With its lean-to shape and unassuming materials, this rustic cabin helps clients stay grounded.

A slatted screen and stacks of firewood shield the front of Ryan Post’s cabin in Little Compton, Rhode Island, against the north wind and snow in winter. As the cold temperatures wane, so does the firewood, in what designer Jason Wood calls a

Even clients with an aversion to therapy look forward to their sessions with Ryan Post. Rather than usher them into an airless office with unremarkable furniture and fluorescent lights, Ryan meets them in an airy, 470-square-foot cabin set in a field amid towering trees. Two armchairs face a comforting wood-burning stove, and a wide mahogany bench allows for stretching out. Sometimes sessions take place outside, especially these days. 

A slatted screen and stacks of firewood shield the front of Ryan Post’s cabin in Little Compton, Rhode Island, against the north wind and snow in winter. As the cold temperatures wane, so does the firewood, in what designer Jason Wood calls a

A slatted screen and stacks of firewood shield the front of Ryan Post’s cabin in Little Compton, Rhode Island, against the north wind and snow in winter. As the cold temperatures wane, so does the firewood, in what designer Jason Wood calls a “seasonal striptease.”

Photo: Nat rea

As a psychotherapist who spent much of his career treating teens in Colorado’s backcountry, Ryan believes deeply in the healing power of nature. When he relocated with his family to the 75-acre property in southeastern Rhode Island where his wife grew up, he saw an opportunity to forge a practice that merges 60-minute sessions with experiences that take advantage of the outdoors.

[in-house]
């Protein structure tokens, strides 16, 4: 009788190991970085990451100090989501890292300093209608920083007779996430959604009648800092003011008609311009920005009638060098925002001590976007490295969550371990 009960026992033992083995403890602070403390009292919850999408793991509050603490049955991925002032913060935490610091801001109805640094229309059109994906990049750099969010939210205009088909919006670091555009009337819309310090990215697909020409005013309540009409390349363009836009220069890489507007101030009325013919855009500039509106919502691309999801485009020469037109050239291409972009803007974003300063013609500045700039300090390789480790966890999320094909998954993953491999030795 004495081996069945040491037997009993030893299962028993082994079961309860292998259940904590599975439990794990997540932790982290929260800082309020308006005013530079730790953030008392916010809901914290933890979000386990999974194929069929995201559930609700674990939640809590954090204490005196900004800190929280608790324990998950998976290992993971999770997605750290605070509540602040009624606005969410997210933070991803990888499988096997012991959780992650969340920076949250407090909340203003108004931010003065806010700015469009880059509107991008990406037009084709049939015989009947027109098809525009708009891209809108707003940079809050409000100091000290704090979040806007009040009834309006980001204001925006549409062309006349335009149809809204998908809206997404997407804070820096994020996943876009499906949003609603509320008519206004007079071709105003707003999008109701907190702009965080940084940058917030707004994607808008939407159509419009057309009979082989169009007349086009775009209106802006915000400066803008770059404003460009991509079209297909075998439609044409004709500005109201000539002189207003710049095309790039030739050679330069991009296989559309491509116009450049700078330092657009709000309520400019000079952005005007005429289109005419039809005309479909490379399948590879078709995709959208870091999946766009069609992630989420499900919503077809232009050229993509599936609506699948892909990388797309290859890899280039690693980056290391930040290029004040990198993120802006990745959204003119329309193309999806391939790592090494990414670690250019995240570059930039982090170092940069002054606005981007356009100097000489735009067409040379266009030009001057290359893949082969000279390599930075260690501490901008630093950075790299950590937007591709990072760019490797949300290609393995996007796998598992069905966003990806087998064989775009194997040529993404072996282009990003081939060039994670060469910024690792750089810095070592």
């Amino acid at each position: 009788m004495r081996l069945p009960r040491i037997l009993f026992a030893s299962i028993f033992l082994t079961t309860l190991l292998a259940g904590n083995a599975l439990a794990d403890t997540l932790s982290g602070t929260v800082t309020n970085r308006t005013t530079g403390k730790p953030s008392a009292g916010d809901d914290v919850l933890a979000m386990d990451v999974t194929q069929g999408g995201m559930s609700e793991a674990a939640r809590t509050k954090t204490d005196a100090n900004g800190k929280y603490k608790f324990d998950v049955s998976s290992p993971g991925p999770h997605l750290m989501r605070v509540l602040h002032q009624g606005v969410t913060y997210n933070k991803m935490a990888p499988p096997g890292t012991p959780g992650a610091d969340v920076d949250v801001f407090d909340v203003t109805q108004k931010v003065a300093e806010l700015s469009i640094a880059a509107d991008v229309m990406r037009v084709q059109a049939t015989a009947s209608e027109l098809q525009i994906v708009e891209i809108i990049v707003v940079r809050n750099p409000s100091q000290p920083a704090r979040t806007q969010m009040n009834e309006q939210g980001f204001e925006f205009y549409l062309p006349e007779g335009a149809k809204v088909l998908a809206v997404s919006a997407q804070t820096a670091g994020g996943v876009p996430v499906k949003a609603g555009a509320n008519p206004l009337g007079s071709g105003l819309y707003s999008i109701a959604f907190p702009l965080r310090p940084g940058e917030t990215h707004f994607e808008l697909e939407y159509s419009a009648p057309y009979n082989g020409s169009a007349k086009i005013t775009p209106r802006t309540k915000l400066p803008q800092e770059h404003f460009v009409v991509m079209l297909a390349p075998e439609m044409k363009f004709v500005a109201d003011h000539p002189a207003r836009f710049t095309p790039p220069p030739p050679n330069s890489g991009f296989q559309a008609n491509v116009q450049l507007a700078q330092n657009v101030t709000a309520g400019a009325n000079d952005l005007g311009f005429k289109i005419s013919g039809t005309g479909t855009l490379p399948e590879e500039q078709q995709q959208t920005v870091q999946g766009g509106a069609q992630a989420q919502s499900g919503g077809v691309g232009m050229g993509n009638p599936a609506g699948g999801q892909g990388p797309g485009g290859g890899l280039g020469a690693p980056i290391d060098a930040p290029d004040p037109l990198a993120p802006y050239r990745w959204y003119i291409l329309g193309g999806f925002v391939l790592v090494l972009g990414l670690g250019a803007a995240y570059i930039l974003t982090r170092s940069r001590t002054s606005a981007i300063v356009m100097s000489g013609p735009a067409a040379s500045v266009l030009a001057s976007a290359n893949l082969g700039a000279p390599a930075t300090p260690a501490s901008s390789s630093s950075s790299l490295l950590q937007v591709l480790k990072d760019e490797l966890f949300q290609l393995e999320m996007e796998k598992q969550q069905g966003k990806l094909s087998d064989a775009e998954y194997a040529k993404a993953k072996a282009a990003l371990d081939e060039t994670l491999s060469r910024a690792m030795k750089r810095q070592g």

French doors open above a mahogany bench onto the deck (below), which is oriented with the equinox path.

French doors open above a mahogany bench onto the deck (below), which is oriented with the equinox path. “I read that in Japan, builders spend seasons on the land observing where the sun rises and sets throughout the year,” says Ryan. “I asked Jason to consider that in siting the cabin.”

Photo: Nat rea

Ryan asked Jason Wood, principal and founder of design/build firm From [in] Form, to create a cabin about two hundred yards from the family’s home to serve as a rustic therapy office. Taking cues from Ryan’s nature-oriented approach, Wood designed a structure built of charred Douglas fir and topped with a corrugated Cor-Ten steel roof. The materials will develop a patina, blending further into the landscape. 

Ryan's choice of a white stove by Vermont Castings influenced Wood’s decision to dye the concrete floor blue. The chairs and pillows are from West Elm.

Ryan’s choice of a white stove by Vermont Castings influenced Wood’s decision to dye the concrete floor blue. The chairs and pillows are from West Elm.

Photo: Nat rea

See the full story on Dwell.com: A Rhode Island Therapist’s Nature-Oriented Office Is a Welcome Balm Amid the Pandemic
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